Hardware (1990)

Genres - Science Fiction  |   Sub-Genres - Psychological Thriller, Sci-Fi Action  |   Release Date - Mar 14, 1990 (USA)  |   Run Time - 92 min.  |   Countries - United Kingdom , United States   |   MPAA Rating - R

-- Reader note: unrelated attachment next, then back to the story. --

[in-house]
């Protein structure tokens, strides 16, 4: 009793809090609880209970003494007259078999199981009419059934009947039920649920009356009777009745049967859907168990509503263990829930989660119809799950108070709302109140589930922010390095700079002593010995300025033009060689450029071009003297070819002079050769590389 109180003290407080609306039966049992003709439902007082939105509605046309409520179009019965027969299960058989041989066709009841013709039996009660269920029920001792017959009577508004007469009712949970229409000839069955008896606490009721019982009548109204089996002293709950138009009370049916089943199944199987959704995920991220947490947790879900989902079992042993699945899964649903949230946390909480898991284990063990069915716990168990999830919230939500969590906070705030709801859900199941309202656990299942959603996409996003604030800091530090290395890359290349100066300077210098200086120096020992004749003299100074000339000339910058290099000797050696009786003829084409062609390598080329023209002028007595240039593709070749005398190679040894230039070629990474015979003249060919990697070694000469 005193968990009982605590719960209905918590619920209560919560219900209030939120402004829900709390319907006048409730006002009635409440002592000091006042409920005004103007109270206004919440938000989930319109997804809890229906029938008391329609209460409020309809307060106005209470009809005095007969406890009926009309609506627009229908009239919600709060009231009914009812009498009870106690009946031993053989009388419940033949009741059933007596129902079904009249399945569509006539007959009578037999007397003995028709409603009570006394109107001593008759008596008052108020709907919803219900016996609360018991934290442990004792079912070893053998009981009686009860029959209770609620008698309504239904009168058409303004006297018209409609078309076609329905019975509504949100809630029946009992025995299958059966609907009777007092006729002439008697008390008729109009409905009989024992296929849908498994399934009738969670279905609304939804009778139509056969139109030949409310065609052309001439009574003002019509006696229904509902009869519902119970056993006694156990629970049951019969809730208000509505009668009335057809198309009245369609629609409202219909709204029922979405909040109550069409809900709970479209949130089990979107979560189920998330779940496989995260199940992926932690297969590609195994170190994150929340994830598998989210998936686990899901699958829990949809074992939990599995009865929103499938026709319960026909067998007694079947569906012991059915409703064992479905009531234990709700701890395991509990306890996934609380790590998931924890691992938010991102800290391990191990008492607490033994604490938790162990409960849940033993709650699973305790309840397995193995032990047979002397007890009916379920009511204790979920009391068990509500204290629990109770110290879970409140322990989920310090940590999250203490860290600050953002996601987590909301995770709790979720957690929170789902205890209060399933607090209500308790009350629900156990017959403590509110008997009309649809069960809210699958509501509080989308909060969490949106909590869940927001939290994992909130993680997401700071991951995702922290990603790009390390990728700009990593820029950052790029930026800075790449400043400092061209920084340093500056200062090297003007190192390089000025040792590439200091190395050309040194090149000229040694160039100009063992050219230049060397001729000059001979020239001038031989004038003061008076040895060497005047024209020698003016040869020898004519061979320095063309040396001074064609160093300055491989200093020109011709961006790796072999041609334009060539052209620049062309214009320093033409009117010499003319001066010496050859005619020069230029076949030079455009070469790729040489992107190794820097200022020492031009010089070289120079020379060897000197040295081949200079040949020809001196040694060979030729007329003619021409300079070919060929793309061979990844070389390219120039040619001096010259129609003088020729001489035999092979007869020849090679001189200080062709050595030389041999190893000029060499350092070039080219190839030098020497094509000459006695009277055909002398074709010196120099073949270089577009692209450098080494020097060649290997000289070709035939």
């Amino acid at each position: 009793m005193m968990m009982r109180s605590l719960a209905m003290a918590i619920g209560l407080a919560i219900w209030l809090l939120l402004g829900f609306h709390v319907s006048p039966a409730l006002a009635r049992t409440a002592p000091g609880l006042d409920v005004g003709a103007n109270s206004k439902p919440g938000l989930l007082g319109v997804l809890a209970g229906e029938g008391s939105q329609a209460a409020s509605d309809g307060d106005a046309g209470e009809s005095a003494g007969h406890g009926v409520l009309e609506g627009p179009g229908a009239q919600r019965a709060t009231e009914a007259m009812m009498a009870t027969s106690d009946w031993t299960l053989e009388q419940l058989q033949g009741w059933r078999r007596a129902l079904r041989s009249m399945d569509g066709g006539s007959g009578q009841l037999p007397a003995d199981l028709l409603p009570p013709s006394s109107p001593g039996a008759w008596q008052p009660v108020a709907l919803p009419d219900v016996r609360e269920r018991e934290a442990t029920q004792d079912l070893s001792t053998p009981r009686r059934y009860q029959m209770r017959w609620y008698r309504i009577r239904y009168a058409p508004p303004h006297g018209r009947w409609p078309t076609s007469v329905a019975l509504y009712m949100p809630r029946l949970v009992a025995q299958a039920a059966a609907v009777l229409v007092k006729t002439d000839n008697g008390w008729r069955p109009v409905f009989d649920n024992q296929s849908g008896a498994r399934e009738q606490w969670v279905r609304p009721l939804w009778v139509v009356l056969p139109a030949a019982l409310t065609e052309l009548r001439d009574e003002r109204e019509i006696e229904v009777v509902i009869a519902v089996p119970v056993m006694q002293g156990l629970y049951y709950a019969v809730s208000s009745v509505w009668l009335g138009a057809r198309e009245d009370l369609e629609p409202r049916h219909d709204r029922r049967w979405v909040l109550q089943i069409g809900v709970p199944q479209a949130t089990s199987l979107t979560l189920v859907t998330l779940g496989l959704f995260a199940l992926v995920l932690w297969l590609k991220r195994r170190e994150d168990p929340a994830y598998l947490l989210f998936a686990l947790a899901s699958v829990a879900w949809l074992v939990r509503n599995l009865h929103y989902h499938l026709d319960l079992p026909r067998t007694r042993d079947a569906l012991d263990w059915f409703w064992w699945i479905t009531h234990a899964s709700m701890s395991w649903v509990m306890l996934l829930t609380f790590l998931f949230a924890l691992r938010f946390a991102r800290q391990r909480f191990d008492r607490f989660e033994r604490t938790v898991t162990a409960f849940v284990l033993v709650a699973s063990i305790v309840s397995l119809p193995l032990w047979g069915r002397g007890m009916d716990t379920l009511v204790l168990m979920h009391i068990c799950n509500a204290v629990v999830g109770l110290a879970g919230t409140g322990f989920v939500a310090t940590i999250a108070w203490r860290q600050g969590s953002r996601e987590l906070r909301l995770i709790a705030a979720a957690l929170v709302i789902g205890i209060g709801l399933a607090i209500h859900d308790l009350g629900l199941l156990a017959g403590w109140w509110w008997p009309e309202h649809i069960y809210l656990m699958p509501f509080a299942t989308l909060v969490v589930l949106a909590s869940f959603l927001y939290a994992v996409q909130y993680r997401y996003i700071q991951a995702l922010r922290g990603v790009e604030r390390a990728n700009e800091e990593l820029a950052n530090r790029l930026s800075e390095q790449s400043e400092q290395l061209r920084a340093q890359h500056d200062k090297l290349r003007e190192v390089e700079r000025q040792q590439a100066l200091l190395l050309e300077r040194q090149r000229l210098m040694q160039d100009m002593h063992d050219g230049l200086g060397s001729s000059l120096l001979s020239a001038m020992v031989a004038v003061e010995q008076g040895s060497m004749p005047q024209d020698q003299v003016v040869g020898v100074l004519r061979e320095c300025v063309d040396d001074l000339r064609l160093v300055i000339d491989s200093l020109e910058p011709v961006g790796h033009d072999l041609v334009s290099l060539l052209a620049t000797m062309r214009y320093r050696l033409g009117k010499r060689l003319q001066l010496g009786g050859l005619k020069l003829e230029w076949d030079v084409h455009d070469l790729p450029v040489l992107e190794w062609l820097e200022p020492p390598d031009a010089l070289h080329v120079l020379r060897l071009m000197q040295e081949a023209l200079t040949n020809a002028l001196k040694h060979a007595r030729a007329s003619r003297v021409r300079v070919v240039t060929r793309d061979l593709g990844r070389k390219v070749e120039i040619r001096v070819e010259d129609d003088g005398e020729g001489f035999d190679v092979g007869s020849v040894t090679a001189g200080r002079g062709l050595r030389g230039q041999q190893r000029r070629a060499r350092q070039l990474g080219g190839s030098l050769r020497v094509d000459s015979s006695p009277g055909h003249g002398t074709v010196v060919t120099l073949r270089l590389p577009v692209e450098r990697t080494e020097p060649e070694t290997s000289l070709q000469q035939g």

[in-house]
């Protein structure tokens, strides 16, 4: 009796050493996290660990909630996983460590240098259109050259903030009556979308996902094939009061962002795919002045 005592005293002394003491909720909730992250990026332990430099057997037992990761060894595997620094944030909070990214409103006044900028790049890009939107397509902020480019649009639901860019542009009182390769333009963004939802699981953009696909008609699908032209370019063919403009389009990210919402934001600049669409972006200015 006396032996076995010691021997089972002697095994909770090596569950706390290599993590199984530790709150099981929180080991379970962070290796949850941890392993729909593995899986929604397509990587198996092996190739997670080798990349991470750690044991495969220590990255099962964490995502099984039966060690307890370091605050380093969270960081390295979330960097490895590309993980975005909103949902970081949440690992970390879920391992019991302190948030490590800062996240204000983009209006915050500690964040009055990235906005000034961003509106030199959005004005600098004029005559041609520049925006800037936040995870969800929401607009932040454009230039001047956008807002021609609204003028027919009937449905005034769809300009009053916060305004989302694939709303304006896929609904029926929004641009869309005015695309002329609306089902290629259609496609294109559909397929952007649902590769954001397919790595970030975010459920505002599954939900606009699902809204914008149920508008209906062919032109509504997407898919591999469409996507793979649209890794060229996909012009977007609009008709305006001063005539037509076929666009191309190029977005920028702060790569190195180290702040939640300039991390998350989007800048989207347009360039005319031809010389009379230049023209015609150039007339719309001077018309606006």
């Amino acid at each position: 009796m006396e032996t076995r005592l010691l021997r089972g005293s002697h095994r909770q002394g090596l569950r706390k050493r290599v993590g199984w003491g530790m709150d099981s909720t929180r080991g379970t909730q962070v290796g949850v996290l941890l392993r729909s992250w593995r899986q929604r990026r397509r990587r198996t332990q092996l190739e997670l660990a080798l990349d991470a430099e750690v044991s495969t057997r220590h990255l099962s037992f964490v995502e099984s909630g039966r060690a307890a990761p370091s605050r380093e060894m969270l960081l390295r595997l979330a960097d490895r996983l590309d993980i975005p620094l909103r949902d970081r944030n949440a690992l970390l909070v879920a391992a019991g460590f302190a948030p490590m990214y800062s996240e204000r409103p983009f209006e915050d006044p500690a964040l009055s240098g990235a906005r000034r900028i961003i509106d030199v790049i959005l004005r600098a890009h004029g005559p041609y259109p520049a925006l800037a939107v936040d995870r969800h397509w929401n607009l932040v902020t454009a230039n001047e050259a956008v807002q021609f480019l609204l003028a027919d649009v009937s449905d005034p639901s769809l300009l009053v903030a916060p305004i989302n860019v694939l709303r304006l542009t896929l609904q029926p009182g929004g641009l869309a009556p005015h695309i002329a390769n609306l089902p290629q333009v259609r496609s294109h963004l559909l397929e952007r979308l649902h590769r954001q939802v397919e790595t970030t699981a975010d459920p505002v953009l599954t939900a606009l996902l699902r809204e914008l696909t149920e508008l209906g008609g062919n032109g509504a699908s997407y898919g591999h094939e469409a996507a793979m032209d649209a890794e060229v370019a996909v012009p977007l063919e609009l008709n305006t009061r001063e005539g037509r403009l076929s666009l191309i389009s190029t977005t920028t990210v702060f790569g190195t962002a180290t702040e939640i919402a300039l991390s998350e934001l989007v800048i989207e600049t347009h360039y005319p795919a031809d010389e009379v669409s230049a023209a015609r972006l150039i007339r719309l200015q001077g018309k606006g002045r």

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A nightmarish, post-apocalyptic voyage into man's deepest-rooted natural and technological fears, director Richard Stanley's bid for stateside success resulted in a jarringly disturbing film unfairly dismissed at the time as a rip-off of James Cameron's better-known and similarly themed The Terminator (1984). While those comparisons aren't entirely unfounded given the subject matter, Stanley seems to have been going for something entirely different here. Nowhere is this more evident than in the inclusion of one particular element that Cameron's sci-fi classic neglected to adequately address, nature. While the characters in The Terminator were attempting a last ditch plea to save humankind from extinction solely at the hands of machines, Stanley establishes early on that the human race has already marked their days due to their callous treatment of the Earth itself; technology and killer robots only serve to compound this fact. Stanley's argument regarding nature and technology seems to be that once mankind has destroyed their world and stripped it of its natural resources, they will have no place to escape to once a more adaptive life form rises. In addition to the external factors which threaten man (or, in this case, woman), Stanley also makes a strong case that as a result of such natural horrors, the human race would suffer internally as well. From the sexual predator that the heroine must evade to the fact that cannabis has been legalized so that humans can have momentarily escape from their moribund existence, it's obvious that humankind's rape of the Earth has had significant negative impact on their mental well-being. Frequently disturbing and unsettling in its unflinching, beautifully horrific view of a race on the brink of extinction due to its own reckless excess, Hardware may not have broken any new ground in terms of originality, though the stylized manner in which it's told and its harsh sense of desperation truly set it apart from the pack as an effective and horrific view of what may be in store for humankind if we don't pause to reconsider the effects of our actions on future generations.